FREEMAN, Wash. -- Court documents show Spokane County will have to pay up to $3,500 for an expert to evaluate 15-year-old Caleb Sharpe.

However, that could be just the beginning. The expert retained for his defense estimated costs could reach $18,000 plus, according to the court filing. Documents show the expert, “requires an upfront retainer of $3,500 and has calculated costs for Phase 1, estimating $18,000 plus expenses."

So why does the public have to pay for this? It is because the judge ruled the 15-year-old is indigent, meaning he has no money to pay for his own defense. Court documents filed show the judge signed the order for pre-authorization of funds at public expense. The judge ruled the expert is necessary and the defendant is indigent.

His parents do not have to pay for the expert either because of state law.

The 15-year-old himself also had to file a financial declaration saying he has no money. In it he writes, "My parents were not comfortable with a public defender on the criminal charges and retained Mr. Maxey providing him with all money they had available for an attorney. I am respectfully asking the court to find me indigent for purposes of retaining experts to aid in my defense of this case."

Sharpe's attorney, Bevan Maxey, also filed a motion to appoint the expert at the County's expense. The motion reads in part, “Although, money is provided to Mr. Sharpe by his parents, his father is the head of the household and lacks sufficient funds to hire a private expert who specializes in the needed area. Although I am privately retained, the money for my representation came from the family and there are no further funds available." It goes on to say, “Based upon the seriousness of the charges, the controversial nature of the charges and the case itself, we respectfully ask the Court to find Mr. Sharpe indigent and to order County funds available for his defense in this case."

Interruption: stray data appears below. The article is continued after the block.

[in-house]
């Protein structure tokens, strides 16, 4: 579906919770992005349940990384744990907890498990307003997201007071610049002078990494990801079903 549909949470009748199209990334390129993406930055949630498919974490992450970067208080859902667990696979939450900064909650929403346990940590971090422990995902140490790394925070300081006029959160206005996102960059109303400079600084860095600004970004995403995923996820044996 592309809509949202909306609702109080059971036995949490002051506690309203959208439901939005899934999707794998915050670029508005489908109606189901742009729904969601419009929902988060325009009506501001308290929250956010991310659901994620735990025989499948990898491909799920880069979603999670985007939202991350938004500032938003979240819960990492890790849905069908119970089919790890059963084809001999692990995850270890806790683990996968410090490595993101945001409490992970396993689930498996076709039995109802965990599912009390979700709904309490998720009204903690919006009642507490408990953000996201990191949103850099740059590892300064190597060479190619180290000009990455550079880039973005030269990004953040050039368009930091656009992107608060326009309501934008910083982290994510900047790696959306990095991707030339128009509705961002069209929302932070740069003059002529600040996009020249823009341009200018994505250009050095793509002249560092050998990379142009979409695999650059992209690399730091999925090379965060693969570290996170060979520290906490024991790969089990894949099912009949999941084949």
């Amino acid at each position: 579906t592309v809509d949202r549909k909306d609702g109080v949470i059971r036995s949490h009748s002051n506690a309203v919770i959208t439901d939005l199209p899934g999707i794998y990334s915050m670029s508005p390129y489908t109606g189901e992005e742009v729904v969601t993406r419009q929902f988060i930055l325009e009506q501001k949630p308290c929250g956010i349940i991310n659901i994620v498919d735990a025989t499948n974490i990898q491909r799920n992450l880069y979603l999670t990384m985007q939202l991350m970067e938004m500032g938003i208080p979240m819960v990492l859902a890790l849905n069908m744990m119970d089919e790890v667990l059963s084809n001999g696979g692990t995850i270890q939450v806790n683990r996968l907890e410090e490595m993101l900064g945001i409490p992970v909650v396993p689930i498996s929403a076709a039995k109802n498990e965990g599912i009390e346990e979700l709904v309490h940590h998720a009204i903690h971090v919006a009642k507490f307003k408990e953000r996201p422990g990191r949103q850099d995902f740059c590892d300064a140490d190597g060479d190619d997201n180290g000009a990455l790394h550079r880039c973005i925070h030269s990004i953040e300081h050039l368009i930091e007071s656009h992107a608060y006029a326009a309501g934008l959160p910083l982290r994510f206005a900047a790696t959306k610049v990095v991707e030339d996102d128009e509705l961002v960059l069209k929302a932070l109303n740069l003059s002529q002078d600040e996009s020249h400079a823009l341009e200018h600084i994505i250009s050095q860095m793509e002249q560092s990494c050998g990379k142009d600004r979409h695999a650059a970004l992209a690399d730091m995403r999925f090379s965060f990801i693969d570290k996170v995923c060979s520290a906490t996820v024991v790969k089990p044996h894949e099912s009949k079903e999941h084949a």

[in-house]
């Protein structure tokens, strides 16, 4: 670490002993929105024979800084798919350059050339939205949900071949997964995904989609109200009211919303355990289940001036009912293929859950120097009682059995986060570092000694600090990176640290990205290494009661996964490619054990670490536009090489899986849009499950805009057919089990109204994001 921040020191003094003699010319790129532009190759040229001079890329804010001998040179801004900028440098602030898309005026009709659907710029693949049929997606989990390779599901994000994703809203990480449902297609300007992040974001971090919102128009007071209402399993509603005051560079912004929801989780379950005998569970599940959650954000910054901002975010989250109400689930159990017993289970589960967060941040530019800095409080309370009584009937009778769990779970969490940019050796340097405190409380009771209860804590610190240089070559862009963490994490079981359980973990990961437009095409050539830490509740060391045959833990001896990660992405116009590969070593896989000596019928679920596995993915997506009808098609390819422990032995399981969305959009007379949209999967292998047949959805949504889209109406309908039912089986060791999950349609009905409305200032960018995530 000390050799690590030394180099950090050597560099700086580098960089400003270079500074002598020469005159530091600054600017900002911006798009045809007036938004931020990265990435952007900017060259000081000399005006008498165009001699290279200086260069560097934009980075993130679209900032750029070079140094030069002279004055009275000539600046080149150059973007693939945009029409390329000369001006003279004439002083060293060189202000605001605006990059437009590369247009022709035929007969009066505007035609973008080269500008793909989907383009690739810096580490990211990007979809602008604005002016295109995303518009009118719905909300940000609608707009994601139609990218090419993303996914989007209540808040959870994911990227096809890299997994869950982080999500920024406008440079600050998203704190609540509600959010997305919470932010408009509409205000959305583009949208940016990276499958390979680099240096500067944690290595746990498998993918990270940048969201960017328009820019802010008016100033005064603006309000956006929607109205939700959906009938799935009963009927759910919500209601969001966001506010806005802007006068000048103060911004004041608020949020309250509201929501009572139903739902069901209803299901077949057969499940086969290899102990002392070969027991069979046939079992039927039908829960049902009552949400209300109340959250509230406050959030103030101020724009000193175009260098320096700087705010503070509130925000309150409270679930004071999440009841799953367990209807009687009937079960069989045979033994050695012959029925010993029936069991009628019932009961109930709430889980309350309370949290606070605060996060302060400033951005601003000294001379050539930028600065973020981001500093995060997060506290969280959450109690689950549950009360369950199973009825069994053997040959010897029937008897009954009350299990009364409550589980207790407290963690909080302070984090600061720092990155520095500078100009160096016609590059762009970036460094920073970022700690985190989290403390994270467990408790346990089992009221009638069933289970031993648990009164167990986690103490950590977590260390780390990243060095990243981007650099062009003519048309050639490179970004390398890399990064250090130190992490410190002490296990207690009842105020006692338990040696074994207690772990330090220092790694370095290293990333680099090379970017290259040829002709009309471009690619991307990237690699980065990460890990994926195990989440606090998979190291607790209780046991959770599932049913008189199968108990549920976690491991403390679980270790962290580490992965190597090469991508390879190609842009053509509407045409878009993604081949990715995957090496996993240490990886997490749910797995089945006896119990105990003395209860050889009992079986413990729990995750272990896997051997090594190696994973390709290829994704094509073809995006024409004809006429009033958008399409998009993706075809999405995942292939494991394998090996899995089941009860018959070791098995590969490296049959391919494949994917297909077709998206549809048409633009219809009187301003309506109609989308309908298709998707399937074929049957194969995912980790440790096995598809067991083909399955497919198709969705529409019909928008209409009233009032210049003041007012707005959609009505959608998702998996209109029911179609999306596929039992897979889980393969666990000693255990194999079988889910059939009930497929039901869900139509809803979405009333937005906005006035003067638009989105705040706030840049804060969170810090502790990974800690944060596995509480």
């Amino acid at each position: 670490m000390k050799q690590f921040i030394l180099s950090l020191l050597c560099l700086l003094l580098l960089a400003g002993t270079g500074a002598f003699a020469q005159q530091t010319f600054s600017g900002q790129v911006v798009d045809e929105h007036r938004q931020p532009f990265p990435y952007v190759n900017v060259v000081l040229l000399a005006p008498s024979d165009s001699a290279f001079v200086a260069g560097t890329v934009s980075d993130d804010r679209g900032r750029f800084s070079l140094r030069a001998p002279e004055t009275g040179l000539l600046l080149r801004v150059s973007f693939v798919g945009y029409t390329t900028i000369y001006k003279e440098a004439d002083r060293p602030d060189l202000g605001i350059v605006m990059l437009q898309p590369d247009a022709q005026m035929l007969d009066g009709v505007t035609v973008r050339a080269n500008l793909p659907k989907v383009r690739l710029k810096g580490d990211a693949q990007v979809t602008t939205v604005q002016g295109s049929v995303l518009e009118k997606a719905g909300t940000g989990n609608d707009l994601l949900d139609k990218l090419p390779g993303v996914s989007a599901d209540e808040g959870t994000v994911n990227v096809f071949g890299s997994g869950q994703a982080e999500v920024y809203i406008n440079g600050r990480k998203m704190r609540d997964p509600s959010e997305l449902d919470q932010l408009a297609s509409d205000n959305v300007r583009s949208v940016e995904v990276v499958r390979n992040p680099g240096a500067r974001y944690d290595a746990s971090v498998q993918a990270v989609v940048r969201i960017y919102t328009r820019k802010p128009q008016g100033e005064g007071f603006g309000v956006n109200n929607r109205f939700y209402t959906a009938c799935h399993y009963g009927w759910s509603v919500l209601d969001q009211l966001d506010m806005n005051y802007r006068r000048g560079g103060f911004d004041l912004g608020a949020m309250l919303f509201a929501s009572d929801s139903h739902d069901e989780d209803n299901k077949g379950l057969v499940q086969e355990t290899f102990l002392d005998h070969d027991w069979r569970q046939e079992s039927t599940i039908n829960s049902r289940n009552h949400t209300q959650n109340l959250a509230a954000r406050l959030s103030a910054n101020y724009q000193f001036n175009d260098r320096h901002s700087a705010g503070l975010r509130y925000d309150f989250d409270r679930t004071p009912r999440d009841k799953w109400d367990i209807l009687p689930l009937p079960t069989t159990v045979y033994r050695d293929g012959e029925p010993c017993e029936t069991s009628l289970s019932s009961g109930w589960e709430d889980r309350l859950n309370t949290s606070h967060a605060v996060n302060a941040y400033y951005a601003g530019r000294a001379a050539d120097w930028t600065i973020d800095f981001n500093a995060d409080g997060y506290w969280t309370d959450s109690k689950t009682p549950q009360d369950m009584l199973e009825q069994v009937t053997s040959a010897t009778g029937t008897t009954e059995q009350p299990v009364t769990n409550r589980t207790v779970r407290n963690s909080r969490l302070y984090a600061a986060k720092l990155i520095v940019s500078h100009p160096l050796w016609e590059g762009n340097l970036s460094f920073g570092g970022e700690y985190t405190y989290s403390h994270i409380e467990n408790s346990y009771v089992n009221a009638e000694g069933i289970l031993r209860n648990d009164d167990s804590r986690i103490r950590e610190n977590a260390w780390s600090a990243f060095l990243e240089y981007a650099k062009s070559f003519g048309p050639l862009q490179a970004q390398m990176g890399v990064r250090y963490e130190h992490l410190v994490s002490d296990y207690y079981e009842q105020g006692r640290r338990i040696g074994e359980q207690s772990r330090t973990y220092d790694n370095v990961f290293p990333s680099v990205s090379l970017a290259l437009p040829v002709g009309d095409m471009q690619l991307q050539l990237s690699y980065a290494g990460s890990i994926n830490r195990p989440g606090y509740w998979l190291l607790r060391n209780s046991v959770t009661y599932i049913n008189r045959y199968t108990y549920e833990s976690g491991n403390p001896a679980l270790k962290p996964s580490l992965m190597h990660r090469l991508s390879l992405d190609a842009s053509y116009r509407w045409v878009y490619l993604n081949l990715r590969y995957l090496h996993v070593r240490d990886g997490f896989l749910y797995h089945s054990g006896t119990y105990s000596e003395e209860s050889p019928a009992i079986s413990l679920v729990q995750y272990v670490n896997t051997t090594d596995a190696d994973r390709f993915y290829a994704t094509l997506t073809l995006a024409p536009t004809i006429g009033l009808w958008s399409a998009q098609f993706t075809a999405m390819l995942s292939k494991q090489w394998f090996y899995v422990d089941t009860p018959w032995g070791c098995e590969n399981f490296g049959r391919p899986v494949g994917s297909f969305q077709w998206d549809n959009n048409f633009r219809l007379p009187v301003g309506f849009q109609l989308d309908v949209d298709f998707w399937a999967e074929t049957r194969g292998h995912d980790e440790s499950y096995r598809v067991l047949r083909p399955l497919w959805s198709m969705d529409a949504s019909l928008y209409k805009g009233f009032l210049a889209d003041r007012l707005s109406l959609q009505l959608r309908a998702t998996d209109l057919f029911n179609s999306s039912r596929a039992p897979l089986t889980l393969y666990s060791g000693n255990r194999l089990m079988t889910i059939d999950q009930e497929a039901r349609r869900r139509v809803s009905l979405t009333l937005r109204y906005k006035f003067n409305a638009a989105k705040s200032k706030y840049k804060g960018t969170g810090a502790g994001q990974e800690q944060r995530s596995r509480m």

The hired expert specializes in forensic and clinical psychology and will determine if the 15-year-old is capable of rehabilitation, whether he completely understands the nature of his acts, and will evaluate his level of capability, as well as, his emotional and mental well-being.

Court documents show the expert expects to have his findings completed before the declination hearing, which is currently set for April 2, 2018.

If more public funds are needed for the teenager's defense, another motion would have to be filed and approved before more County money is spent. Court documents read, “Any additional fee over the maximum amount authorized shall be pursuant to further motion and order of this court.”

KREM 2 also learned it is not uncommon for the public to have to pick up the tab in cases like this.